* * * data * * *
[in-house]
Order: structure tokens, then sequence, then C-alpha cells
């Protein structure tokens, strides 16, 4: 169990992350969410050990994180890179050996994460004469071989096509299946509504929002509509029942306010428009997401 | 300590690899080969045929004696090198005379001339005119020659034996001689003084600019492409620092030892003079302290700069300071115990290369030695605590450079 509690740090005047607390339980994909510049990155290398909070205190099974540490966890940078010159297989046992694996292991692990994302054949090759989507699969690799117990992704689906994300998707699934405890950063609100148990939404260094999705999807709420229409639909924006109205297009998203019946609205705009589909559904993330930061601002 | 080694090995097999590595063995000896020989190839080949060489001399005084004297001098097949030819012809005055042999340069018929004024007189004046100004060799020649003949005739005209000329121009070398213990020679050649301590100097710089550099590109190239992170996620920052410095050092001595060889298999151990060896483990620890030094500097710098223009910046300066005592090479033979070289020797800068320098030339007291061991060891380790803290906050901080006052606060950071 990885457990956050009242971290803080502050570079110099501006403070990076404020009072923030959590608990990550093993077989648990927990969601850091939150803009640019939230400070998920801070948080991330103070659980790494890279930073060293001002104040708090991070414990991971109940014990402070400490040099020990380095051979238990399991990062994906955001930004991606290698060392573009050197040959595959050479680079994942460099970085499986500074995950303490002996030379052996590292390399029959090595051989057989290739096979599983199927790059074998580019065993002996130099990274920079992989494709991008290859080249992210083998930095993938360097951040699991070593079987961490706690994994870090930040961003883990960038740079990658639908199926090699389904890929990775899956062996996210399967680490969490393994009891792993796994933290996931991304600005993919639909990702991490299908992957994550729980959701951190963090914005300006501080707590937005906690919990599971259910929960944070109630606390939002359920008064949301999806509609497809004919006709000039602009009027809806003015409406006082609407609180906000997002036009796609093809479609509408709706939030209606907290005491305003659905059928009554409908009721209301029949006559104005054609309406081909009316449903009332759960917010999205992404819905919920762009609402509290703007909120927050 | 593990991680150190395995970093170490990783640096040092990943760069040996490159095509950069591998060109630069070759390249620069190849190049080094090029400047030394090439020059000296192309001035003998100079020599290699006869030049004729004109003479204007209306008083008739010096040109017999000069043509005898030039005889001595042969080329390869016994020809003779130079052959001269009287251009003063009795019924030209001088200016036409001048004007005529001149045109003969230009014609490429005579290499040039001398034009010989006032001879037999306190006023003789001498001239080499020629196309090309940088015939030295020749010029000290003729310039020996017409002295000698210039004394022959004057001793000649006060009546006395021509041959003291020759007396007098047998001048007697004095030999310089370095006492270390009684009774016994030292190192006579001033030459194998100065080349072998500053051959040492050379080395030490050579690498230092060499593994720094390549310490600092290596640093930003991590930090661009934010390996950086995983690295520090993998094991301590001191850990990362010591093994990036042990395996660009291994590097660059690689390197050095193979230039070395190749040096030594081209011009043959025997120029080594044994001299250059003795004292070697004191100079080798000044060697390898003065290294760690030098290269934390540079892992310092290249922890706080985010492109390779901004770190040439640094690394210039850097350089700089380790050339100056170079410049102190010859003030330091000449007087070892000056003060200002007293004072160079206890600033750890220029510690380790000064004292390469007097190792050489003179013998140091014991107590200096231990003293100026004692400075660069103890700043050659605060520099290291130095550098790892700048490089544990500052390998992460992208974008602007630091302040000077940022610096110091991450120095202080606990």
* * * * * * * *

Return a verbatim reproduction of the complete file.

[in-house]
Order: structure tokens, then sequence, then C-alpha cells
């Protein structure tokens, strides 16, 4: 169990992350969410050990994180890179050996994460004469071989096509299946509504929002509509029942306010428009997401 | 300590690899080969045929004696090198005379001339005119020659034996001689003084600019492409620092030892003079302290700069300071115990290369030695605590450079 509690740090005047607390339980994909510049990155290398909070205190099974540490966890940078010159297989046992694996292991692990994302054949090759989507699969690799117990992704689906994300998707699934405890950063609100148990939404260094999705999807709420229409639909924006109205297009998203019946609205705009589909559904993330930061601002 | 080694090995097999590595063995000896020989190839080949060489001399005084004297001098097949030819012809005055042999340069018929004024007189004046100004060799020649003949005739005209000329121009070398213990020679050649301590100097710089550099590109190239992170996620920052410095050092001595060889298999151990060896483990620890030094500097710098223009910046300066005592090479033979070289020797800068320098030339007291061991060891380790803290906050901080006052606060950071 990885457990956050009242971290803080502050570079110099501006403070990076404020009072923030959590608990990550093993077989648990927990969601850091939150803009640019939230400070998920801070948080991330103070659980790494890279930073060293001002104040708090991070414990991971109940014990402070400490040099020990380095051979238990399991990062994906955001930004991606290698060392573009050197040959595959050479680079994942460099970085499986500074995950303490002996030379052996590292390399029959090595051989057989290739096979599983199927790059074998580019065993002996130099990274920079992989494709991008290859080249992210083998930095993938360097951040699991070593079987961490706690994994870090930040961003883990960038740079990658639908199926090699389904890929990775899956062996996210399967680490969490393994009891792993796994933290996931991304600005993919639909990702991490299908992957994550729980959701951190963090914005300006501080707590937005906690919990599971259910929960944070109630606390939002359920008064949301999806509609497809004919006709000039602009009027809806003015409406006082609407609180906000997002036009796609093809479609509408709706939030209606907290005491305003659905059928009554409908009721209301029949006559104005054609309406081909009316449903009332759960917010999205992404819905919920762009609402509290703007909120927050 | 593990991680150190395995970093170490990783640096040092990943760069040996490159095509950069591998060109630069070759390249620069190849190049080094090029400047030394090439020059000296192309001035003998100079020599290699006869030049004729004109003479204007209306008083008739010096040109017999000069043509005898030039005889001595042969080329390869016994020809003779130079052959001269009287251009003063009795019924030209001088200016036409001048004007005529001149045109003969230009014609490429005579290499040039001398034009010989006032001879037999306190006023003789001498001239080499020629196309090309940088015939030295020749010029000290003729310039020996017409002295000698210039004394022959004057001793000649006060009546006395021509041959003291020759007396007098047998001048007697004095030999310089370095006492270390009684009774016994030292190192006579001033030459194998100065080349072998500053051959040492050379080395030490050579690498230092060499593994720094390549310490600092290596640093930003991590930090661009934010390996950086995983690295520090993998094991301590001191850990990362010591093994990036042990395996660009291994590097660059690689390197050095193979230039070395190749040096030594081209011009043959025997120029080594044994001299250059003795004292070697004191100079080798000044060697390898003065290294760690030098290269934390540079892992310092290249922890706080985010492109390779901004770190040439640094690394210039850097350089700089380790050339100056170079410049102190010859003030330091000449007087070892000056003060200002007293004072160079206890600033750890220029510690380790000064004292390469007097190792050489003179013998140091014991107590200096231990003293100026004692400075660069103890700043050659605060520099290291130095550098790892700048490089544990500052390998992460992208974008602007630091302040000077940022610096110091991450120095202080606990």